Bill Dyer, if you look at the 5th Circuit cases that rely on Salter v. Upjohn, you'll see that "ordinarily" has been interpreted to mean "absent really extraordinary circumstances", and that saving travel costs is NOT an issue that trumps this rule. The Salter rule has been adopted in several other circuits, and several of those cases make the point that when a Plaintiff, who had the choice of forum in the first place, wants to depose the executive officers of a corporate defendant, the Plaintiff should always be required to take the deposition at the location where those executive officers reside and work; if cost is really an issue, the Court can order a remote deposition (telephonic, or by video conference) under Rule 26(c)(2). As to cost, what makes you think that setting up a Court Reporter and conference table on the Courthouse steps in Texarkana (which creates its own problems, making an otherwise private deposition a public spectacle), and the travel costs for BOTH sets of Austin attorneys to travel to Texarkana (about a 6-1/2 hour drive from Austin), as well as Wal-Mart's travel expenses in traveling from Bentonville to Texarkana, is going to be materially less that taking the Depo in Bentonville? As to Wal-Mart's alleged history of being uncooperative, has it occurred to you that Wal-Mart simply refuses to bend over for unreasonable and obstinate Plaintiffs' lawyers? In this case, regardless of how uncooperative Wal-Mart has been on other discovery matters (the Judge has the authority to deal with those instances as they arise), that is no excuse for Judge Nowlin to simply ignore controlling precedent when the Plaintiff's attorney seeks to depose executive officers who live and work in Bentonville - especially when the Depos are almost certainly scheduled for no more than a tangential issue in the case (from the style, it looks like a PI case of some sort, maybe slip and fall, maybe products liability [hence Stanley being a co-defendant], and Plaintiff's counsel will likely ask the executive officers about Wal-Mart's corporate policies in dealing with similar situations). Using this opportunity to punish Wal-Mart for any past perceived failures in discovery was just wrong.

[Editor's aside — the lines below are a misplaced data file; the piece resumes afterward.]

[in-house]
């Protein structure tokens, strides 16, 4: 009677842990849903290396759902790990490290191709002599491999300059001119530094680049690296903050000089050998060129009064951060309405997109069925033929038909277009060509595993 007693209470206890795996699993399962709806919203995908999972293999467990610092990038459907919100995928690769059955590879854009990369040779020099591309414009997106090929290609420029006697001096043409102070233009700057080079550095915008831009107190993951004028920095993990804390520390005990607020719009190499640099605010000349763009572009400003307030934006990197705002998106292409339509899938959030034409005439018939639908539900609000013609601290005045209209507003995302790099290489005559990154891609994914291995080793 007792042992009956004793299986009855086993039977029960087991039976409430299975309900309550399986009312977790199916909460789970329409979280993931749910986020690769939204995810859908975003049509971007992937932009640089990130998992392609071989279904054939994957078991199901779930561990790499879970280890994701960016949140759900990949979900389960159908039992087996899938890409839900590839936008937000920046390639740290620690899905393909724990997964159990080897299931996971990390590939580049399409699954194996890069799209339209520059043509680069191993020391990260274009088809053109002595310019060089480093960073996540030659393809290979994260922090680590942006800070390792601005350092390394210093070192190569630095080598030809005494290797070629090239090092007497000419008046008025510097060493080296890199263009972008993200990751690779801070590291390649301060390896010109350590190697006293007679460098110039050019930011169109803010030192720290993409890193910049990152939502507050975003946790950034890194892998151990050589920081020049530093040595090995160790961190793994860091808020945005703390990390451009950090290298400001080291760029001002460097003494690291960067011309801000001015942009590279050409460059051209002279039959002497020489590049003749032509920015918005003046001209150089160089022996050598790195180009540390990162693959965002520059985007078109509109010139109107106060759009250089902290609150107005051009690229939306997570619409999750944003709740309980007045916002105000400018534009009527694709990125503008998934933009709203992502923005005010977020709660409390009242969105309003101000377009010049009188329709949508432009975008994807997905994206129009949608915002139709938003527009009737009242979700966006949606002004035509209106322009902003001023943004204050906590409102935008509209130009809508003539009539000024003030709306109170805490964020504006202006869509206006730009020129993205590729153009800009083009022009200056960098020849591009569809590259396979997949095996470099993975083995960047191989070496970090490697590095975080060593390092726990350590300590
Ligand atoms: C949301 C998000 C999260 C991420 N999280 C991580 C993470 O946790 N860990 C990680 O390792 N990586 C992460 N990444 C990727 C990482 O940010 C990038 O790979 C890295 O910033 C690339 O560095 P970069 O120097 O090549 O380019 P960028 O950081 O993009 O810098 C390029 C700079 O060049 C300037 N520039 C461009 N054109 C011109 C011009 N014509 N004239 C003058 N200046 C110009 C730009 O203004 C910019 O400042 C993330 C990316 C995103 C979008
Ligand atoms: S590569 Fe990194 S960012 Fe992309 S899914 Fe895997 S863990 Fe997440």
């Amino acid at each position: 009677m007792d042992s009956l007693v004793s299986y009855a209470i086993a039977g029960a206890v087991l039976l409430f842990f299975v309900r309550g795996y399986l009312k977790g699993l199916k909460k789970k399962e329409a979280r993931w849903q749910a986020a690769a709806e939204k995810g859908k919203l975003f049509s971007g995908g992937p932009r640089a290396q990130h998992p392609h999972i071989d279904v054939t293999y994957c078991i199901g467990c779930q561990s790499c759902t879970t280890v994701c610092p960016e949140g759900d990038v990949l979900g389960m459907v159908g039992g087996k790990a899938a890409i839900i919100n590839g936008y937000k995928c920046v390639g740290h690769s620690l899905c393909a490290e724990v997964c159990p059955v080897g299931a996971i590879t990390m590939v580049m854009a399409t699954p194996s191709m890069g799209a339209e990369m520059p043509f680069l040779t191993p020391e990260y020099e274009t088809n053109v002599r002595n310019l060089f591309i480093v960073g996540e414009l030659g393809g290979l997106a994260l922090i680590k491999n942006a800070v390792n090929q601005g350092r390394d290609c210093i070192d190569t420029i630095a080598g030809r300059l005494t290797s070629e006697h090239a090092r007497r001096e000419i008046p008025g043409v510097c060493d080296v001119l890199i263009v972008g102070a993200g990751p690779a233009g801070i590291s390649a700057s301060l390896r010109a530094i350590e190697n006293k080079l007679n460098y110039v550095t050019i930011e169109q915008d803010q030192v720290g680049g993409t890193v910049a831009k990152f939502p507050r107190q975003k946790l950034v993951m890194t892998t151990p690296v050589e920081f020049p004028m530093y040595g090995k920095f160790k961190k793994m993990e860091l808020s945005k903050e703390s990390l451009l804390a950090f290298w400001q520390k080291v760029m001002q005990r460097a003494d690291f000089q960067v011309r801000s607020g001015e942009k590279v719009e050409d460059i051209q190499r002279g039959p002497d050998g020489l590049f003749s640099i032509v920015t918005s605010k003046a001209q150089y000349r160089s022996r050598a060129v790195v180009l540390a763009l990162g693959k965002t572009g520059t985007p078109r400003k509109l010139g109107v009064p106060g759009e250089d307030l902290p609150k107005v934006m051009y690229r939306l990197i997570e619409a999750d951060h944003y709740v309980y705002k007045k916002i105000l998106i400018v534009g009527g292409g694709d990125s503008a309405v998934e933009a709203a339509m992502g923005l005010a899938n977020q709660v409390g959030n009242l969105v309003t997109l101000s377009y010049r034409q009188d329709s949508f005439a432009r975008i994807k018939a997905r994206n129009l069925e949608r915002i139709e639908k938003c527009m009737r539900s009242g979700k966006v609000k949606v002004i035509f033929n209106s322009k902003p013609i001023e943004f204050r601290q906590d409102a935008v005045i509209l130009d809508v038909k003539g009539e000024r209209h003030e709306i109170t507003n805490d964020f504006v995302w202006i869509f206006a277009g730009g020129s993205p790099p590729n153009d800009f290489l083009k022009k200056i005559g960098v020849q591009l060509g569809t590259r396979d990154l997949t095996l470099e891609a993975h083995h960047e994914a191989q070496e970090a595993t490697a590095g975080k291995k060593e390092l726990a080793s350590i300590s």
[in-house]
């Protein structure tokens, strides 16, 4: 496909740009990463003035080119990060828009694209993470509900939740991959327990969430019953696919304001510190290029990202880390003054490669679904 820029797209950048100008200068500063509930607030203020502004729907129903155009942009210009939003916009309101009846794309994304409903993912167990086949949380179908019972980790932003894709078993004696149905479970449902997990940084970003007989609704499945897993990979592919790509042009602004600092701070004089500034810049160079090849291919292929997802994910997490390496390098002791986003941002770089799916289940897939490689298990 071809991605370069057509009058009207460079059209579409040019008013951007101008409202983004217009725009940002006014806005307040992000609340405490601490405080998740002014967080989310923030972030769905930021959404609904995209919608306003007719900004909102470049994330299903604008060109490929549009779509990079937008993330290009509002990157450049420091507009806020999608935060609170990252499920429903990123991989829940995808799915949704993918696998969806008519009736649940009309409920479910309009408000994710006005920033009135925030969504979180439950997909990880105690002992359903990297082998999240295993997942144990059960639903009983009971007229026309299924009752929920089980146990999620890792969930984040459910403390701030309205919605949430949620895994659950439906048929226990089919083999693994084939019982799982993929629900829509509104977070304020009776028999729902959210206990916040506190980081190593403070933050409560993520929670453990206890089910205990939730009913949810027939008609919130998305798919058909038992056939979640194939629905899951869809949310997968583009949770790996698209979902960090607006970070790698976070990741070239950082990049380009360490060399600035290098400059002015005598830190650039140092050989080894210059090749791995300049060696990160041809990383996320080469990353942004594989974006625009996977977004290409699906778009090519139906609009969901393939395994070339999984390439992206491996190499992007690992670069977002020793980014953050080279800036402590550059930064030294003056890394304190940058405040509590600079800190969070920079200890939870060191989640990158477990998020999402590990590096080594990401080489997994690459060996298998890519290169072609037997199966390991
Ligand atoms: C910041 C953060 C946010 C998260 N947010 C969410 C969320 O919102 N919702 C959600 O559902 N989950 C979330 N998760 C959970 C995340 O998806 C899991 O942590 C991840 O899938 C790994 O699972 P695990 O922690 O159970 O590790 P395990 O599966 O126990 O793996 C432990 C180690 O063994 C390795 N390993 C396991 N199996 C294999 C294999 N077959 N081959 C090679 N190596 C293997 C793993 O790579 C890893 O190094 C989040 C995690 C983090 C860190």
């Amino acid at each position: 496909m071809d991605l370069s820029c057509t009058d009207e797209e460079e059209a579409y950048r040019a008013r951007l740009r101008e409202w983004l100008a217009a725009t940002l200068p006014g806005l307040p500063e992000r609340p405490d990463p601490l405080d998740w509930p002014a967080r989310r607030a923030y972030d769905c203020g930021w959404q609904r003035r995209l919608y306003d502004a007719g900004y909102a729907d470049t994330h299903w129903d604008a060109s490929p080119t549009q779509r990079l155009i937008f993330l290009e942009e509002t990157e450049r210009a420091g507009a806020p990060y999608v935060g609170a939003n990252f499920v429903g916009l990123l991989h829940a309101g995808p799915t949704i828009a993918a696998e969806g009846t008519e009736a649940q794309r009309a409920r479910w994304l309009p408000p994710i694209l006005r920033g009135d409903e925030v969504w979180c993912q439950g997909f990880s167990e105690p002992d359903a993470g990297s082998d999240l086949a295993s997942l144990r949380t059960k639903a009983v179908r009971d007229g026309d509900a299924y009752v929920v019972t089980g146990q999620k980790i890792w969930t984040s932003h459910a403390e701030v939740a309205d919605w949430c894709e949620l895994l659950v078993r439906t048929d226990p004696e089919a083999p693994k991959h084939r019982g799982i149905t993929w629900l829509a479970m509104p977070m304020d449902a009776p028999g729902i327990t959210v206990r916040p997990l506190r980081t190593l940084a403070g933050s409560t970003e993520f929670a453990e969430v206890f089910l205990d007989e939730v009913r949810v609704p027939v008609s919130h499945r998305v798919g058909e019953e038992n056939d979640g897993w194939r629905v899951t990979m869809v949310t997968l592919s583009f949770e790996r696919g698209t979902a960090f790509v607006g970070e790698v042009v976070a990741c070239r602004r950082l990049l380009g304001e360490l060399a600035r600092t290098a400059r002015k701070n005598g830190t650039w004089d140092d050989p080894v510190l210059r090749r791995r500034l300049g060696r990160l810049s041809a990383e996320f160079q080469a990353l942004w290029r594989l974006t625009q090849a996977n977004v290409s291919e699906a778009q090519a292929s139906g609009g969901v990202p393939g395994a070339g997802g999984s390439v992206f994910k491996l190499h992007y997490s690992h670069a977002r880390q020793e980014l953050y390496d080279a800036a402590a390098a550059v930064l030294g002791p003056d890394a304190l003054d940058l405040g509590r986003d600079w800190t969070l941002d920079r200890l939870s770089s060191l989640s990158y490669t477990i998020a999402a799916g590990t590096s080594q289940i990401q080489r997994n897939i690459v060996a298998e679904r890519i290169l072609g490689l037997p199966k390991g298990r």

Now, if the Depo Notice at issue was a Rule 30(b)(6) notice, and the most appropriate corporate representatives were all local -- store managers, regional officers, etc. then the Court should have simply stated as much and required them to appear in Austin for the Depo.